Coming to the design aspect, ASUS ROG G531GT is a bulky laptop indeed. It has a thickness of 1 inch and comes down to a total weight of 5.29 pounds. On the bright side, though, ASUS could use this extra space to pack 3 USB 3.0 Type-A ports and 1 HDMI port. The included speakers also offer quality output when compared to others in the market.
This laptop does not have a webcam, though. You cannot, and you should not expect an incredible battery backup from such a performance-oriented video editing laptop. It can barely give you 4 hours of editing time on a single charge, and it goes further down if you spend rendering the content.
- High-end performance
- Sufficient RAM and Storage
- Excellent display
- Gaming-grade keyboard
- Good connectivity
- No webcam
- A heavy package
4. Best with Dual Storage: HP Pavilion 15
Pavilion Gaming by HP is currently one of the most popular budget-friendly gaming laptops series in the market. The HP Pavilion 15 comes with such a fine-tuned set of hardware and optimizations that even professional video editors can depend on this laptop for low-end and medium-end projects.
Just like every other laptop in this price bracket, this HP notebook is also packed with an Intel Core i5-9300H. This quad-core processor comes with a base clock speed of 2.4GHz, but it can extend up to 4.1GHz, which is quite impressive. On the graphics side, the NVIDIA GeForce GTX 1650 is an adequate choice, especially with its rich 4GB GDDR5 VRAM.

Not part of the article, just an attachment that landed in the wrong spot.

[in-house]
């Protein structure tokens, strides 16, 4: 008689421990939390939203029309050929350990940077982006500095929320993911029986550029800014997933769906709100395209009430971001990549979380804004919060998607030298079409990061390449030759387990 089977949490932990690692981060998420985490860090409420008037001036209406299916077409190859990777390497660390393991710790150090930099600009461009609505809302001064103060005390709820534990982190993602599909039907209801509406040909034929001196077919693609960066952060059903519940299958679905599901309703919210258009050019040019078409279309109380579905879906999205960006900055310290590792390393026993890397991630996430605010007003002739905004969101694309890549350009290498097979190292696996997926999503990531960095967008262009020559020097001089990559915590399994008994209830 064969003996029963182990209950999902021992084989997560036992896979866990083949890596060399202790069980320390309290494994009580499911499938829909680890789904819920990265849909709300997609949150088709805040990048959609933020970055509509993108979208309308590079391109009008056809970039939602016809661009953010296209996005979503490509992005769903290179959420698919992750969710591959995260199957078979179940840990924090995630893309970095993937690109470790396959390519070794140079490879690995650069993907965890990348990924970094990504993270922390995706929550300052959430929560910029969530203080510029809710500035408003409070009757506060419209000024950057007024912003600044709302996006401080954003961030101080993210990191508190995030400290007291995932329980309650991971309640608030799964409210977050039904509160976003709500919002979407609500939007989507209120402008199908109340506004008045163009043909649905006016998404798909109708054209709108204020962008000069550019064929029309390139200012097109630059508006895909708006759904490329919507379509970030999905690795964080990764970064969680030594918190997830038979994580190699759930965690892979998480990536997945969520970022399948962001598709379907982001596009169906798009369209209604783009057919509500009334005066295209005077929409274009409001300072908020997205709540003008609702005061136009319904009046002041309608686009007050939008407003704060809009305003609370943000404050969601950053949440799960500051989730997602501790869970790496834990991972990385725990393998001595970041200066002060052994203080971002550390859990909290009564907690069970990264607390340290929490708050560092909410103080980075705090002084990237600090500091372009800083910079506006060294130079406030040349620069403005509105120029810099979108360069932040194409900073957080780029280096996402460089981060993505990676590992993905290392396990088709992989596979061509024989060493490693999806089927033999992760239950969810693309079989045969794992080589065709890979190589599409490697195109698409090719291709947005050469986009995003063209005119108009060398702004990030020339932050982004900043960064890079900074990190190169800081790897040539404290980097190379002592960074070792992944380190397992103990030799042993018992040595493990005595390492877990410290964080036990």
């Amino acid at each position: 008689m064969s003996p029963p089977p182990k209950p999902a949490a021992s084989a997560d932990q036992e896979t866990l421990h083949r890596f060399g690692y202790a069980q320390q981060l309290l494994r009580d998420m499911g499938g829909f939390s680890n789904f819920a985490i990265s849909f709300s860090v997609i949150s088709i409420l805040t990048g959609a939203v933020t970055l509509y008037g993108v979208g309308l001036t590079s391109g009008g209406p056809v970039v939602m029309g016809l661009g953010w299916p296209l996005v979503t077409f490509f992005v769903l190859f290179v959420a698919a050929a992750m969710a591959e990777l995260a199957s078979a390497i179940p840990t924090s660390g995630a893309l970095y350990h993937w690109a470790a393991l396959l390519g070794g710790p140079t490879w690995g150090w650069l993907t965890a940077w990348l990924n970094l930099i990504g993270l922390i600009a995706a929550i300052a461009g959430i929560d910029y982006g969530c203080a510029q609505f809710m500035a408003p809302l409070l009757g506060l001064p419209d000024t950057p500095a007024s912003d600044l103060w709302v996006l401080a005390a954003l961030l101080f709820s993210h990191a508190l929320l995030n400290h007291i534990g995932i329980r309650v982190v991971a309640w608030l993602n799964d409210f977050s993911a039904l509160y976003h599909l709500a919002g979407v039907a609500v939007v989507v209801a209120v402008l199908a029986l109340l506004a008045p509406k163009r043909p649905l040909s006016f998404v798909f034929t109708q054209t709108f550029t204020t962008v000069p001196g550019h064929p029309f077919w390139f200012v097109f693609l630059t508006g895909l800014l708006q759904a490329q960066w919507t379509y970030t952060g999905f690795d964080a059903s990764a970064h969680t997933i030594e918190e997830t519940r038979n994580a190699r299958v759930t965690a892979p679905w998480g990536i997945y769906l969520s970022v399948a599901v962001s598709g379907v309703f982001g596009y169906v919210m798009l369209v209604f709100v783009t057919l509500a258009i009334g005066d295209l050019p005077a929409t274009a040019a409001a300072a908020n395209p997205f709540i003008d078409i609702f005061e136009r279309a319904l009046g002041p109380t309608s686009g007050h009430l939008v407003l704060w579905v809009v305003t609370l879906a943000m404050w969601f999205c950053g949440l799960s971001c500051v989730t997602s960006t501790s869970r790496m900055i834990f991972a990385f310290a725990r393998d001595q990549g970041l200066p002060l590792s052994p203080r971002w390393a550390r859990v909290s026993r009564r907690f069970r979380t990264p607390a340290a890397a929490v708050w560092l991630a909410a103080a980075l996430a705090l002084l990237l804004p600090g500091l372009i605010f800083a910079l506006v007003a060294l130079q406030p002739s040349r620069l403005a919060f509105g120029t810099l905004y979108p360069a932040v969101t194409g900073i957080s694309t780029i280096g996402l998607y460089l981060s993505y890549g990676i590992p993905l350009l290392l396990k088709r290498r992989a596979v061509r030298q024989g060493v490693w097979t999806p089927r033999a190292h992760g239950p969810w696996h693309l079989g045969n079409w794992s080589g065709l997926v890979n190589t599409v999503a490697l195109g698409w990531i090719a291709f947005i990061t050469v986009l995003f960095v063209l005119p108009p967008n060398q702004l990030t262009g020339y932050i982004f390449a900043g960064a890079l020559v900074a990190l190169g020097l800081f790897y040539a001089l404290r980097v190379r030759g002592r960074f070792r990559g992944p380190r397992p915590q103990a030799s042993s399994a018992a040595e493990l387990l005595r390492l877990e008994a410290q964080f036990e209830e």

HP has tried and succeeded in hitting the sweet spot in the RAM and storage department. 16GB DDR4 RAM is realistically better than what competitor laptops get you, at least from the multitasker perspective. As it follows the same suite, you can find a dual storage setup, which consists of a 256GB SSD and 1TB of HDD — the latter of which would be slow, of course.
Although HP does not make any claims about color reproduction and accuracy, the 15.6-inch IPS panel offers a pleasant viewing experience. It has a standard Full HD resolution of 1920 x 1080, but the micro-bezel design helps provide an immersive output in the end. The panel gets considerably bright, which comes as a handy feature when you edit something raw.